This week we did four things:

1. Reviewed the midterm briefly

2. Completed chapter 6 - normal distribution

3. Chapter 7 - Central Limit Theorem

4. Started chapter 8 - Confidence intervals

Midterm Review

As I suspected, there were questions on short-answer question #3b. You can see my explanation in a previous post. Note that the answer in the answer key posted on Blackboard is slightly incorrect. Rather than 0.117143, the correct answer is 0.1171145.

End of Chapter 6 - Standard Normal Distribution Examples

We pretty much completed chapter 6 in Lecture 4.

The two key steps in dealing with normally distributed data are:

1. Compute the z-score

2. Read the table and process the data.

Computing the z-score of any given x should be simple enough: z = x-mu/sigma, where mu is the mean and sigma is the standard deviation.

Reading the table is also straightforward once you know how to read them. First, calculate the z-score to two decimal places. (If the z-score is negative, ignore the negative sign.) Then find the row for the z-score that you're looking for truncated after the first place after the decimal. Then go across that row to the column for the value of the second decimal of the z-score. I had never worked with these tables before and it wasn't explained in class, so maybe this is obvious to you but it wasn't to me.

Solving single z-score problems

The table gives you the area under the curve from 0 to the z-score. Let's call that value tz. It represents the probablity that a given value is between the mean (o) and z. But that's not always what you want. For a single z-score (call it z), there are 4 possible scenarios for which you might want to know the probability:

1. P(x<z) where z is greater than 0

2. P(x>z) where z is greater than 0

3. P(x<z) where z is less than 0

4. P(x>z) where z is less than 0

1. P(x<z) where z is greater than 0. You want to know the area under the curve to the left of z. I.e. from -infinity to z. Well the green area from 0 to z is the value you just looked up in the table, call it tz. The red area to the left of 0 is 0.5. [Remember that the area under the entire curve is 1 and it's symmetric around 0, so the are to the left and right of 0 are both 0.5.] Therefore, the entire are to the left of z is simply the sum of those two areas. P(x<z) = 0.5 + tz

2. P(x>z) where z is greater than 0. In this case you want to find the area under the curve from z to infinity. I.e. the right hand tail. Since the area from 0 to infinity is 0.5 and the area from 0 to z is tz, you can just subtract the two to get your answer. P(x>z) = 0.5 - tz

3. P(x<z) where z is less than 0. Now we're dealing with z values less than the mean. In this case you want to know the area under the curve to the left of z, i.e. from -infinity to z. You do this similarly to the way you did #2 above. The area from -infinity to 0 is 0.5 and from z to 0 is tz. Subtract the two to get the area under the left hand tail. P(x<z) = 0.5-tz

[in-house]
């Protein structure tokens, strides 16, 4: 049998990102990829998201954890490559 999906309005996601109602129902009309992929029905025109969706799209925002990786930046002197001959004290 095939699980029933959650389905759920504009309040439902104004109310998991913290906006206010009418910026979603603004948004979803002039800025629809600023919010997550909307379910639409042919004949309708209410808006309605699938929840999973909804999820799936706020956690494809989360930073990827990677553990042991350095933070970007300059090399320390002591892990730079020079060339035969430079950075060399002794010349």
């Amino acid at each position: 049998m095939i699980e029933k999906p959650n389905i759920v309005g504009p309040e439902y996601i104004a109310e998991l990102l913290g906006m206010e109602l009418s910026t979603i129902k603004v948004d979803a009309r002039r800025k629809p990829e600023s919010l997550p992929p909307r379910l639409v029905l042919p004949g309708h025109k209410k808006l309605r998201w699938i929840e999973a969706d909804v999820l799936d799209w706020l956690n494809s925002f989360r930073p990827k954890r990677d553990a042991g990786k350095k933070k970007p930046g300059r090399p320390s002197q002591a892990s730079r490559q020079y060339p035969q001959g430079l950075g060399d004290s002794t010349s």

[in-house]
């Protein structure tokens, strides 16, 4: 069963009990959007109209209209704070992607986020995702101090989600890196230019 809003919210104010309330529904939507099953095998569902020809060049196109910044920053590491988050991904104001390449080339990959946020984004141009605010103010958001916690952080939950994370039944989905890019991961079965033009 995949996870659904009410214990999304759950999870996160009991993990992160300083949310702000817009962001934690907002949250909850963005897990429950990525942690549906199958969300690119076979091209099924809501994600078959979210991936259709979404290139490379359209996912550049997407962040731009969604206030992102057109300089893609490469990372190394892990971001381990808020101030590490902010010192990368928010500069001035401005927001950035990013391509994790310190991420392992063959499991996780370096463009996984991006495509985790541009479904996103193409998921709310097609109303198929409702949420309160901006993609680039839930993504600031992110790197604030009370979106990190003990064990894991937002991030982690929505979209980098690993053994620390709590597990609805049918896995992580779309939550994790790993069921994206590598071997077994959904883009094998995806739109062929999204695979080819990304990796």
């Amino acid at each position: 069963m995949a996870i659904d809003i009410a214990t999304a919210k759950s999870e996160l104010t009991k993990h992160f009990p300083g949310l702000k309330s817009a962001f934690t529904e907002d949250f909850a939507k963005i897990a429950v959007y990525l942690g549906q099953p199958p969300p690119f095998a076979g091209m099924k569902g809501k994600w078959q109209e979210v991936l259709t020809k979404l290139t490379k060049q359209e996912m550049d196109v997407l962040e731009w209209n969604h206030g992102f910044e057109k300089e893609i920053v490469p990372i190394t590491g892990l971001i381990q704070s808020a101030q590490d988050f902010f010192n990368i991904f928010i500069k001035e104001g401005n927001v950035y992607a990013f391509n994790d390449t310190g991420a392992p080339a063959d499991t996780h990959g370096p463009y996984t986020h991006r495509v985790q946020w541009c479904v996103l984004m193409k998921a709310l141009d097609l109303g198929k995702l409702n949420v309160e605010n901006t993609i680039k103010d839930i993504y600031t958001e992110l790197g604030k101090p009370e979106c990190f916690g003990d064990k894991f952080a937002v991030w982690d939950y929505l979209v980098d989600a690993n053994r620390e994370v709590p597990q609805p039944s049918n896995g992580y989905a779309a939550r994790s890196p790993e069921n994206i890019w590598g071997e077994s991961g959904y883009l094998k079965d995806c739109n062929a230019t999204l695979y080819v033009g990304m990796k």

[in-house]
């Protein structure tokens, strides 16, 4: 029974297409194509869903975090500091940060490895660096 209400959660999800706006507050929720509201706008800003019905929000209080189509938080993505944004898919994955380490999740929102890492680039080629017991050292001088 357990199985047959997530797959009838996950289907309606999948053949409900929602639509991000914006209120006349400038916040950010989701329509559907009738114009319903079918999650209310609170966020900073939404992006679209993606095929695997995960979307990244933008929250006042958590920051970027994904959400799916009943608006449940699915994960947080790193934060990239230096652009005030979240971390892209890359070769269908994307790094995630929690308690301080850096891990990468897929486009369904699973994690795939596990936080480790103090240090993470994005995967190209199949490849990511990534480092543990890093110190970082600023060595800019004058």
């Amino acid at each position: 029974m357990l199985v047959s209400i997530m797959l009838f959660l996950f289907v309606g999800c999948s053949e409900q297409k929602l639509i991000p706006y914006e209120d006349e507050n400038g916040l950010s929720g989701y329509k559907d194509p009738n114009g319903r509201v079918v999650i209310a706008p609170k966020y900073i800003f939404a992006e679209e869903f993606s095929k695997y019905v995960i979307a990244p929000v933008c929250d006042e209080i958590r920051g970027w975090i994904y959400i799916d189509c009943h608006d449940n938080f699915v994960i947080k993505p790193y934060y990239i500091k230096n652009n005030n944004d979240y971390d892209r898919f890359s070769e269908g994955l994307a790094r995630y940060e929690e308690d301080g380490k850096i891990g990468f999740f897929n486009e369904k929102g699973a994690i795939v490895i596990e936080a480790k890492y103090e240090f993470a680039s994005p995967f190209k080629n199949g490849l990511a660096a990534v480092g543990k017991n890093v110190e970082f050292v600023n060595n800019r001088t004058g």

4. P(x>z) where z is less than 0. Here you need to find the area from z to +infinity. Well, you know the area from z to 0 is tz and the area from 0 out to +infinity is 0.5. So just add them up to get the full area. P(x>z) = 0.5 + tz.

Solving problems with two z-scores

There are 3 possible scenarios where you might be given two values and asked to compute the probability that a given value falls between the two. First, compute the z-scores for each value, z1 and z2.

Now you'll be in one of the following situations:

1. z1 and z2>0

2. z1 and z2<0

3. z1<0 and and z2>0

1. & 2. Both of the first two scenarios can be solved in the same way. Find tz1 and tz2 from the table. Since you're interested in the area under the curve between the two z-scores, just calculate the difference between tz1 and tz2. That's your answer! (If the answer is negative, just ignore the negative sign.) P(z1<x<z2) = tz1-tz2

3. If z1 and z2 are on opposite sides of the mean, you need to find the total area from z1 to 0 and from 0 to z2. All you need to do here is to find tz1 and tz2 from the table and add them up. P(z1<x<z2) = tz1+tz2

I think these seven cases (4 with a single value and 3 with two values) cover just about every case that I've seen in examples. If you can think of an example that these don't cover, let me know.

Note: Make sure you understand how each one of these scenarios works. I find it easiest to draw out a graph (on paper or in my head) of what I'm trying to solve in order to figure out how to solve it. The hardest part of the problems is often figuring out which one of the scenarios you're dealing with and which formula to use. Once you've done that, it's just arithmetic.

## Friday, February 8, 2008

### Lecture 5 - Ch 6b - Standard Normal Distribution

Subscribe to:
Post Comments (Atom)

## 2 comments:

Intuitively I always want to go from left to right, which makes the negative z-scores problematic. This helped keep me straight. :) Thanks!

Eliezersaid...If you want to go from left to right, you can use the cumulative distribution function (CDF) to solve these problems. In fact, the textbook uses it in several of the examples. Use table e.2 instead of e.11 to get your values and you're set.

I blogged it this way because it's the way that was presented in class, but I agree that the left-to-right/CDF method is more user-friendly.

Post a Comment